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Russian Anonymous hacktivists vow to wreck Putin’s inauguration

Russian Anonymous hacktivists vow to wreck Putin’s inauguration
A group of hackers calling themselves the Russian branch of the Anonymous Movement promised to launch cyber attacks on the websites of the Russian state agencies to support the opposition.

The hackers announced their intent by posting videos on two micro-blogs. In these videos they said that the Russian government website will be subjected to DDOS attack on May 6, and on May 7 the same will happen with the prime minister’s site.

May 7 is the day when Prime Minister and President-elect Vladimir Putin will be inaugurated as the President of Russian Federation. The hackers said that the attacks will be held in support of the “mass rally against the illegitimate elections,” apparently meaning the 5000-strong opposition rally, dubbed by the media as the March of Millions.

“We will support this protest by switching off the state websites that are full of lies, and the website of the Russian government will be the first. Let these civil servants see the love of the people who elected them at these ‘most honest and transparent elections in Russian history’. Just a few simple actions will bring the rotten and corrupt system to the appropriate crash. It will ruin itself,” the video address says.

The hackers then posted instructions for everyone who would like to participate in attacks.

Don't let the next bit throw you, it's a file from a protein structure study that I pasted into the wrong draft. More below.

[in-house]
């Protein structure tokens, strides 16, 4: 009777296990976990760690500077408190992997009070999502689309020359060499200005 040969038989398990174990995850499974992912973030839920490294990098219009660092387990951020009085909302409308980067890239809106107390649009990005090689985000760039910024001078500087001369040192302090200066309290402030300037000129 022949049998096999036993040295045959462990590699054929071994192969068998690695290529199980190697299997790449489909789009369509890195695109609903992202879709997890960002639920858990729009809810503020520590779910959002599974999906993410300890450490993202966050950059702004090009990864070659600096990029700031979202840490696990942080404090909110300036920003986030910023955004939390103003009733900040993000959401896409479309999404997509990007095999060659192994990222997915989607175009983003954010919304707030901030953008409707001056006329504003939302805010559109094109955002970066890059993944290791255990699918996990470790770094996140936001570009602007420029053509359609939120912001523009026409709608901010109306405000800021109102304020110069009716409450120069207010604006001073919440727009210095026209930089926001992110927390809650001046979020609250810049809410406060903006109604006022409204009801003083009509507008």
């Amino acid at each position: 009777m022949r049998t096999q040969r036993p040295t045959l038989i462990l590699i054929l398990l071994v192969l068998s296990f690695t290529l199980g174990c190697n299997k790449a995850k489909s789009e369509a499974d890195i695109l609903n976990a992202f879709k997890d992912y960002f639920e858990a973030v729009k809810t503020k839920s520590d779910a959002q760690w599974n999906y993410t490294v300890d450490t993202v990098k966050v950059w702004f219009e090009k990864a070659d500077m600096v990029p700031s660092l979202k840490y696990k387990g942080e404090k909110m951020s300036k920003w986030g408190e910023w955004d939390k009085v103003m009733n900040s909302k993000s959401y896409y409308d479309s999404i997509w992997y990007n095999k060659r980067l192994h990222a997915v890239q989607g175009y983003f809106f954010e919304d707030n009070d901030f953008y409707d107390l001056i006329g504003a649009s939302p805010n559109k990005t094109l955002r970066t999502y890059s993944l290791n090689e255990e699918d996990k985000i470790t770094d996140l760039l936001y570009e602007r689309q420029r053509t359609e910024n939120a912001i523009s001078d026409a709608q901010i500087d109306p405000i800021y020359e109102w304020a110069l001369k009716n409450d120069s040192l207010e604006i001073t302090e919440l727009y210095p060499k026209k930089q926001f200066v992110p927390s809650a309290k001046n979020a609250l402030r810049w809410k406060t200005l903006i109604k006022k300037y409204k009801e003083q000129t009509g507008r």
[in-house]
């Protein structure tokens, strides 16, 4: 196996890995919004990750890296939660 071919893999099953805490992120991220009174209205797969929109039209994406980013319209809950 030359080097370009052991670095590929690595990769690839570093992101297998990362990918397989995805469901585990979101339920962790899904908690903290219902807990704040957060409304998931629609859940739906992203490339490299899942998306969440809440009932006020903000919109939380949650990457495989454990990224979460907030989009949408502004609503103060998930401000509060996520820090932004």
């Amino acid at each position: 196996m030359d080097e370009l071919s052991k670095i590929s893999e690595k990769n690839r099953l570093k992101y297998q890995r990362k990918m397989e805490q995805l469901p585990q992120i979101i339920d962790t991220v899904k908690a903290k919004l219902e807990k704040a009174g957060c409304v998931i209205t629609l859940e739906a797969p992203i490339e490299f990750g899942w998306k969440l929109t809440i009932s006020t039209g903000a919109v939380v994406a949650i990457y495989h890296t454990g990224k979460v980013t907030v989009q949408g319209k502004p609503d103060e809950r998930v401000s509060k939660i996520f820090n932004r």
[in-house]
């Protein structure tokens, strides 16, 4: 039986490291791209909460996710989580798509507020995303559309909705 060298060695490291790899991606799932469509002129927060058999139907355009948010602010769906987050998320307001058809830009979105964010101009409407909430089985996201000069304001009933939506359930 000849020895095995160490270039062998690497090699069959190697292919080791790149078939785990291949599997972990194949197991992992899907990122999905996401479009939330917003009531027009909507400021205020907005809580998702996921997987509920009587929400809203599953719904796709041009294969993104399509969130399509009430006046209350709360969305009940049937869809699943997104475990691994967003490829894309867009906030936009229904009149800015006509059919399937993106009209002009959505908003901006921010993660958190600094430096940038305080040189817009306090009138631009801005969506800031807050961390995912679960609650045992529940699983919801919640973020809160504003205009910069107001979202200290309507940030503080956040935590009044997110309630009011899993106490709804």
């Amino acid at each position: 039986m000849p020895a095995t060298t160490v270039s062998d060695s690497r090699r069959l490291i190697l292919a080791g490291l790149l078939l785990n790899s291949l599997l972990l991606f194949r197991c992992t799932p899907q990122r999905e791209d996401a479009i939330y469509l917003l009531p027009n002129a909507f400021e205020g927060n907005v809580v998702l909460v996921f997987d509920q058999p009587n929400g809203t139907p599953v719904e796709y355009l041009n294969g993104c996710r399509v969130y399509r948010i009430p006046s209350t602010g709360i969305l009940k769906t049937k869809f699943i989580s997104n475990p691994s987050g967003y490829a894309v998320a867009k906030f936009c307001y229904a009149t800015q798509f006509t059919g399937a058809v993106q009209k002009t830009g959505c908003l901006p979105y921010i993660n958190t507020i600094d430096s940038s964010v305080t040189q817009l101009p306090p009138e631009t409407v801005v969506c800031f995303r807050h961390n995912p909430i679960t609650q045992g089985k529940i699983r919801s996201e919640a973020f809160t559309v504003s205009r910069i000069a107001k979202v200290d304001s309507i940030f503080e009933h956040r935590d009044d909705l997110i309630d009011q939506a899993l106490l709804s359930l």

Vladimir Putin’s press secretary Dmitry Peskov reacted to the news by telling the Interfax news agency that “the security of all government internet services is provided by special services at the appropriate level.”

So far, the self-proclaimed Russian branch of the shadowy hacker movement is known for two major actions. In late January they made public the allegedly hacked emails of the head of the Russian Agency for Affairs of Youth and the press secretary of the pro-Kremlin youth movement Nashi. A few days after that they attacked the websites of some regional branches of the United Russia party.

Anonymous demanded that the authorities were more resolute in the fight against corruption and opposed the moves restricting the freedom of expression on the internet.

Before Anonymous, several Russian media of pro-market orientation claimed that their websites had been brought down by hacker attacks and blamed the pro-Kremlin activists for that.

President Dmitry Medvedev commented on the incident at a meeting with journalists, saying that the attacks were a very sad thing that should never happen, but added that it was extremely unlikely that the police could fine those involved in the crime.